Holly Martin: The Marquesas Islands

Holly Martin: The Marquesas Islands

Holly Martin: The Marquesas Islands

A Report from French Polynesia in the Central South Pacific Ocean

Photos courtesy Holly Martin

Last fall Holly Martin, 28, set out from Round Pond Harbor on the Pemaquid Peninsula, on her way to sail around the world alone. In the pursuit of this dream, she had worked aboard scientific research vessels to earn and save money, purchased and refitted a 27-foot-long Grinde (built in Denmark in 1983), and christened it the SV Gecko. An experienced sailor, Holly had largely grown up at sea and abroad, as partially documented in her parents’ fascinating book, Into the Light: A Family’s Epic Journey (2002), by Dave and Jaja Martin.

Just after passing through the Panama Canal, Holly’s global sailing plans were delayed by the global pandemic, which closed harbors and made supplies difficult to get. She spent the time of strictest quarantine near the Perlas Islands, with a small community of other sailors. Eventually, however, she was able to get ashore to buy what she needed, and she set sail for the Marquesas Islands in French Polynesia. Forty-one days later, she reached Nuka Hiva, one of these small, isolated volcanic islands in the middle of the Pacific. She had been out of sight of land for most of that time. Many of her friends from Panama ended up in the same anchorage, and the sailors enjoyed a big reunion of sorts.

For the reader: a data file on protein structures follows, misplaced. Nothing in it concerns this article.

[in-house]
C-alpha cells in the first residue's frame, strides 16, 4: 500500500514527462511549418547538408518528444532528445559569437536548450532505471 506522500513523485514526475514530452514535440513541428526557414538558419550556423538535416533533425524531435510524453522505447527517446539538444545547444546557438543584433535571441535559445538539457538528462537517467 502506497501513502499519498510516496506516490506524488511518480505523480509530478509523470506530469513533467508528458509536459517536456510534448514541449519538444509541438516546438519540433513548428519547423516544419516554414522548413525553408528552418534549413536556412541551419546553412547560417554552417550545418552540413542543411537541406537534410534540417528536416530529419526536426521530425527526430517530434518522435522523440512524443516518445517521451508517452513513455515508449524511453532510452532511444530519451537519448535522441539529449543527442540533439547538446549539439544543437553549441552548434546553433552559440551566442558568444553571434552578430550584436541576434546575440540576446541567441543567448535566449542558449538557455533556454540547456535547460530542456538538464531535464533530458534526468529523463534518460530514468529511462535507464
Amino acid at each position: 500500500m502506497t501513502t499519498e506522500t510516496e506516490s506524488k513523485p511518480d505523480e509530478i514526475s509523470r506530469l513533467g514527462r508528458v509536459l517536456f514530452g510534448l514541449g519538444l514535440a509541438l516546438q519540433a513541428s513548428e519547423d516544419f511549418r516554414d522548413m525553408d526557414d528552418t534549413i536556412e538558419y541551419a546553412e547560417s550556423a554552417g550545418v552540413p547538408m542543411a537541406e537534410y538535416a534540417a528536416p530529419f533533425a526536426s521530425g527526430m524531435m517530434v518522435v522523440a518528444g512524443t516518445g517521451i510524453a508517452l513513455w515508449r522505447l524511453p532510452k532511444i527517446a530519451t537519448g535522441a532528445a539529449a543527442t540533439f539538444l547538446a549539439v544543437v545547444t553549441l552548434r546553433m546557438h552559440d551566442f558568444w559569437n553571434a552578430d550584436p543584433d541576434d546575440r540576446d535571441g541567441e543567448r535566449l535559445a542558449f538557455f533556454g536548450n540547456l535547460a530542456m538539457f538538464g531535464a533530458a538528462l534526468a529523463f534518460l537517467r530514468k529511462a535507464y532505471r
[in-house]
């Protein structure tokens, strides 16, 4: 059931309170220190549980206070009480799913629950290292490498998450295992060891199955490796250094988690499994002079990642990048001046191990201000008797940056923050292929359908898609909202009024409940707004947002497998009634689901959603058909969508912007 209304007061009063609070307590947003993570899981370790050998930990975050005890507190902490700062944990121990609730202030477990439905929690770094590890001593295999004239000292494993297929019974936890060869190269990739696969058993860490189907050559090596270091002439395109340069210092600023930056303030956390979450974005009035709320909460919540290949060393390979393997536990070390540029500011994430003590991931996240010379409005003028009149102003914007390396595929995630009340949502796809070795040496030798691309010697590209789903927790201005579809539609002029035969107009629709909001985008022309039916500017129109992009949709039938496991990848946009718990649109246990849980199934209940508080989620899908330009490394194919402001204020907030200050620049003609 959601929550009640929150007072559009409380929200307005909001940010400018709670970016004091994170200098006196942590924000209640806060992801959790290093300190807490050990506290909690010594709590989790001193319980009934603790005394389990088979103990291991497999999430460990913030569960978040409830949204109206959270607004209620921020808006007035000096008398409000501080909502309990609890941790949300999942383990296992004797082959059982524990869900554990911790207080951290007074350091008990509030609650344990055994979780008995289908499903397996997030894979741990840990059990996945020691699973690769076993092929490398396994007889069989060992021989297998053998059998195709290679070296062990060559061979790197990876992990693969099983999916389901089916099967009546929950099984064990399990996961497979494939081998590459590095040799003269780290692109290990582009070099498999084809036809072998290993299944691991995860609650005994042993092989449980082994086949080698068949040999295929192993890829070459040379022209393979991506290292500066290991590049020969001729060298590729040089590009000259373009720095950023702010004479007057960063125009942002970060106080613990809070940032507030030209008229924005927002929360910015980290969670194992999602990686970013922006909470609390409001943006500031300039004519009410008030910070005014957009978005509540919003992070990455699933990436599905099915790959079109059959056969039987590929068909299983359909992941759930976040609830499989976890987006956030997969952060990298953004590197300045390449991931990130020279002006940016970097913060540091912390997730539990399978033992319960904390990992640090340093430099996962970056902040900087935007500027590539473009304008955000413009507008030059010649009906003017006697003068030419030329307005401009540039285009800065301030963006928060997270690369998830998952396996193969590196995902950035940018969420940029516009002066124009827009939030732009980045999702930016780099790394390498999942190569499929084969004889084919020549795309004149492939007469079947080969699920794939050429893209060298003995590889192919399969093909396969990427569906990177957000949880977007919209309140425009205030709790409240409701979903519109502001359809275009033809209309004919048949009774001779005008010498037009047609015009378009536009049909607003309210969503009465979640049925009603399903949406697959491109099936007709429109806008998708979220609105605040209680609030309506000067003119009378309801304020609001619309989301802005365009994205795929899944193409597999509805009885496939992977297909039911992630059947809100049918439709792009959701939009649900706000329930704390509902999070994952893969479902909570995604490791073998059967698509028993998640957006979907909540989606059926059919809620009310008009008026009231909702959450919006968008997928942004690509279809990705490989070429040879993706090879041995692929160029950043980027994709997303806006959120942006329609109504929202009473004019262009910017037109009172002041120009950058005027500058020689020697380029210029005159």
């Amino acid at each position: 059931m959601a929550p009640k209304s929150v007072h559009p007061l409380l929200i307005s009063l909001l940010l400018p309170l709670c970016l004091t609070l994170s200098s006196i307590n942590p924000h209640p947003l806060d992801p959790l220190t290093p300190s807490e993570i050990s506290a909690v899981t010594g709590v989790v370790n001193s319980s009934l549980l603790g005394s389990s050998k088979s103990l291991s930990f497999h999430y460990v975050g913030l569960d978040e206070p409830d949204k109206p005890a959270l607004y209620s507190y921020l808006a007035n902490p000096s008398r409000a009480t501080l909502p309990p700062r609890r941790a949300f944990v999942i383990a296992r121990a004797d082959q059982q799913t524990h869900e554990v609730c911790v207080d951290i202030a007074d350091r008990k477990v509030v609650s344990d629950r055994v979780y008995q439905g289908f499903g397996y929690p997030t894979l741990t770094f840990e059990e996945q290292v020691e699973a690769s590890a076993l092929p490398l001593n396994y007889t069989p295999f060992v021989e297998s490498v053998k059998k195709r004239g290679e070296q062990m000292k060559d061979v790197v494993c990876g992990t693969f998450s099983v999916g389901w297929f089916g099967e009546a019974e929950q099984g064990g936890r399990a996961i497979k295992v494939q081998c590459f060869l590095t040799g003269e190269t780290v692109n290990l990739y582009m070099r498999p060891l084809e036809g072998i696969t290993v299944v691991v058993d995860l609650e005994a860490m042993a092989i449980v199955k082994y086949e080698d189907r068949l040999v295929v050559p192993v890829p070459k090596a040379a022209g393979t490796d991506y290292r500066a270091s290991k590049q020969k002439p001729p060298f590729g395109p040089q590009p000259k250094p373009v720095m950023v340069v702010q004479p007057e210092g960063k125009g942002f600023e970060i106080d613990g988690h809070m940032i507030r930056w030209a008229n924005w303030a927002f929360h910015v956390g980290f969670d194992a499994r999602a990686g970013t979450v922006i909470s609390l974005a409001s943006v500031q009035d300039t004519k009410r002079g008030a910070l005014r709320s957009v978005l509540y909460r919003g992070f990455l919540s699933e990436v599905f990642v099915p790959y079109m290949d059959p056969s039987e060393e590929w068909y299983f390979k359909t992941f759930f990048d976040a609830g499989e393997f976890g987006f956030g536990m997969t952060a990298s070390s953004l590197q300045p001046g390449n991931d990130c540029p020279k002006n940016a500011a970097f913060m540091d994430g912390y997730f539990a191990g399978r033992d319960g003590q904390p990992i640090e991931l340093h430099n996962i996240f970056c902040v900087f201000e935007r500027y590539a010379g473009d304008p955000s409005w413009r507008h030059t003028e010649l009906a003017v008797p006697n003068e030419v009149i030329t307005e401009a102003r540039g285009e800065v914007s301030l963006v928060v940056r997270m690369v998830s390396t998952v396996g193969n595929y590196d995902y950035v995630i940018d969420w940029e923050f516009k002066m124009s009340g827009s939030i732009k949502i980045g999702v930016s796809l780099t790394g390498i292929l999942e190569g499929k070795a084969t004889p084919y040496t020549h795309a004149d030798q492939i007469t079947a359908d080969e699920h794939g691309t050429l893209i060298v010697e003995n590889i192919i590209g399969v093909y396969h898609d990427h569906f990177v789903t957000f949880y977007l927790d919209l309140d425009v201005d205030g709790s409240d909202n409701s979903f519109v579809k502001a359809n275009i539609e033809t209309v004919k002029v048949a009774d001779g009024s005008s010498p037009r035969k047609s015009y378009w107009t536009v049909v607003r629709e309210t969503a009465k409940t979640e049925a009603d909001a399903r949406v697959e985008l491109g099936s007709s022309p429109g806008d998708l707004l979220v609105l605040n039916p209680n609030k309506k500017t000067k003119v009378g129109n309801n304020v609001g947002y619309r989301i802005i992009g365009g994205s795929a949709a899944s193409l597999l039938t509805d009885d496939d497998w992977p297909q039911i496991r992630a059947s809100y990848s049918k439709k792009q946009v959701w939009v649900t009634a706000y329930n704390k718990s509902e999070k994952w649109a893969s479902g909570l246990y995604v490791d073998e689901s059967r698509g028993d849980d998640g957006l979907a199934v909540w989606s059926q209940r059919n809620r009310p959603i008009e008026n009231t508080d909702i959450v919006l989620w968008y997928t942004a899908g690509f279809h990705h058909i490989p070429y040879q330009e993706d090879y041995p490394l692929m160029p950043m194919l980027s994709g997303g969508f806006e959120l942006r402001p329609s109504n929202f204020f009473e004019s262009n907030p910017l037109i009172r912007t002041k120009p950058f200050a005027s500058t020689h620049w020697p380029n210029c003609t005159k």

Holly’s mother, Jaja Martin, is in occasional communication with Holly via a Garmin inReach, a two-way satellite communicator, and she shared with us an outline of the route ahead: “Holly plans to cruise around the Marqueses Islands for a while. On Aug. 2 she left Nuka Hiva and sailed to Uo Pou Island, where she’s currently anchored. She hopes to visit some of the other outer islands in the archipelago but is not sure which ones. She’s very spontaneous!”